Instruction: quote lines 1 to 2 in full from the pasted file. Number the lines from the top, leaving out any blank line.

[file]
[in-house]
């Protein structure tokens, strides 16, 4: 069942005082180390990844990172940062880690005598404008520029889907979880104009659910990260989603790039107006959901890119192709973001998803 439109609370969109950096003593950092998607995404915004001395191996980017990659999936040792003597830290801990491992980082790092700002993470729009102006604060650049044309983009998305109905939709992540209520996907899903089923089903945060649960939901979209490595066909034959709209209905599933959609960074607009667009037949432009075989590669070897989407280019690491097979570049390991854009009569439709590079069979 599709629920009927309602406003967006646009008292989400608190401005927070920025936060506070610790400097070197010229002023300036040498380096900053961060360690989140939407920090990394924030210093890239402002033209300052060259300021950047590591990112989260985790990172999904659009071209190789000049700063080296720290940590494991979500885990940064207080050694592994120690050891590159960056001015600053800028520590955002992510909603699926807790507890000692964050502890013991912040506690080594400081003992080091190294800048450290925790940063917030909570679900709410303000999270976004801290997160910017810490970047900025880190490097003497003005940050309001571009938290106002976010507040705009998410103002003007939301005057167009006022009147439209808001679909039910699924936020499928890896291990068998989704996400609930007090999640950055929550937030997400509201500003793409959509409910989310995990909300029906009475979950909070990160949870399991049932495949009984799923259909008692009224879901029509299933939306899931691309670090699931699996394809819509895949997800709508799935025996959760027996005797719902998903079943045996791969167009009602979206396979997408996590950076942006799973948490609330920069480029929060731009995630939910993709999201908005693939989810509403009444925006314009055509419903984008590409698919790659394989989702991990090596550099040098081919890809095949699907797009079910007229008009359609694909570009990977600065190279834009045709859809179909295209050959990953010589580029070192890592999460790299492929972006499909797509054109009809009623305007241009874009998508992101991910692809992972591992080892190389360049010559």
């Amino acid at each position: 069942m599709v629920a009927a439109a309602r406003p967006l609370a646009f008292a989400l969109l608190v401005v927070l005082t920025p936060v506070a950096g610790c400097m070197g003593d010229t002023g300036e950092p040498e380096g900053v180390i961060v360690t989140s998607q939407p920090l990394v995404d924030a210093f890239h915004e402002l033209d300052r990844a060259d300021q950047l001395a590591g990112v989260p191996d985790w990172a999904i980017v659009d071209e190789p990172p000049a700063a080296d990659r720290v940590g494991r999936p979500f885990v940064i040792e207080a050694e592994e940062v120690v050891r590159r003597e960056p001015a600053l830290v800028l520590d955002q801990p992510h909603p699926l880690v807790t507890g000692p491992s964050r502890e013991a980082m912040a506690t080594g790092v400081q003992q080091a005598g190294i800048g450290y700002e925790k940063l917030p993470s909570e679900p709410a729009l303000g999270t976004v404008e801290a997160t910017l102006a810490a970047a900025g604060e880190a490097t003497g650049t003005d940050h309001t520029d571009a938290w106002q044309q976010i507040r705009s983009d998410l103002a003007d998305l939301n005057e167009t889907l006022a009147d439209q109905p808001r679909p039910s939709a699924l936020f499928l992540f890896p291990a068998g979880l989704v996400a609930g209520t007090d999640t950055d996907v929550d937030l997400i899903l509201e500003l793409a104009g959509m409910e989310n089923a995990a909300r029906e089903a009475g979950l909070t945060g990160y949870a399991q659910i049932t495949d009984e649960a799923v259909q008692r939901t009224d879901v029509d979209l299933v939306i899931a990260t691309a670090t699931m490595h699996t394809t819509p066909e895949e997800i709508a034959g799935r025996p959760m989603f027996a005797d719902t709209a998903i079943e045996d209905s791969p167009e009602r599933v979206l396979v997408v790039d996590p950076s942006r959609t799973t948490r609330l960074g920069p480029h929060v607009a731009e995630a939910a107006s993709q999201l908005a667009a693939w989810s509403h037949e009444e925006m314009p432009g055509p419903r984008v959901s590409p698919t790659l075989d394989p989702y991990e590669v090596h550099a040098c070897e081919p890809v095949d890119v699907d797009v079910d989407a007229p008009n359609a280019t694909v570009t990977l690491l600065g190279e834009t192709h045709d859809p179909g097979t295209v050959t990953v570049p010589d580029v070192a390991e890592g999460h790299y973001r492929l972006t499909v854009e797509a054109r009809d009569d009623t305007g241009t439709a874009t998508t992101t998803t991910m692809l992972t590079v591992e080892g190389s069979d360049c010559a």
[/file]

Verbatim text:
[in-house]
């Protein structure tokens, strides 16, 4: 069942005082180390990844990172940062880690005598404008520029889907979880104009659910990260989603790039107006959901890119192709973001998803 439109609370969109950096003593950092998607995404915004001395191996980017990659999936040792003597830290801990491992980082790092700002993470729009102006604060650049044309983009998305109905939709992540209520996907899903089923089903945060649960939901979209490595066909034959709209209905599933959609960074607009667009037949432009075989590669070897989407280019690491097979570049390991854009009569439709590079069979 599709629920009927309602406003967006646009008292989400608190401005927070920025936060506070610790400097070197010229002023300036040498380096900053961060360690989140939407920090990394924030210093890239402002033209300052060259300021950047590591990112989260985790990172999904659009071209190789000049700063080296720290940590494991979500885990940064207080050694592994120690050891590159960056001015600053800028520590955002992510909603699926807790507890000692964050502890013991912040506690080594400081003992080091190294800048450290925790940063917030909570679900709410303000999270976004801290997160910017810490970047900025880190490097003497003005940050309001571009938290106002976010507040705009998410103002003007939301005057167009006022009147439209808001679909039910699924936020499928890896291990068998989704996400609930007090999640950055929550937030997400509201500003793409959509409910989310995990909300029906009475979950909070990160949870399991049932495949009984799923259909008692009224879901029509299933939306899931691309670090699931699996394809819509895949997800709508799935025996959760027996005797719902998903079943045996791969167009009602979206396979997408996590950076942006799973948490609330920069480029929060731009995630939910993709999201908005693939989810509403009444925006314009055509419903984008590409698919790659394989989702991990090596550099040098081919890809095949699907797009079910007229008009359609694909570009990977600065190279834009045709859809179909295209050959990953010589580029070192890592999460790299492929972006499909797509054109009809009623305007241009874009998508992101991910692809992972591992080892190389360049010559």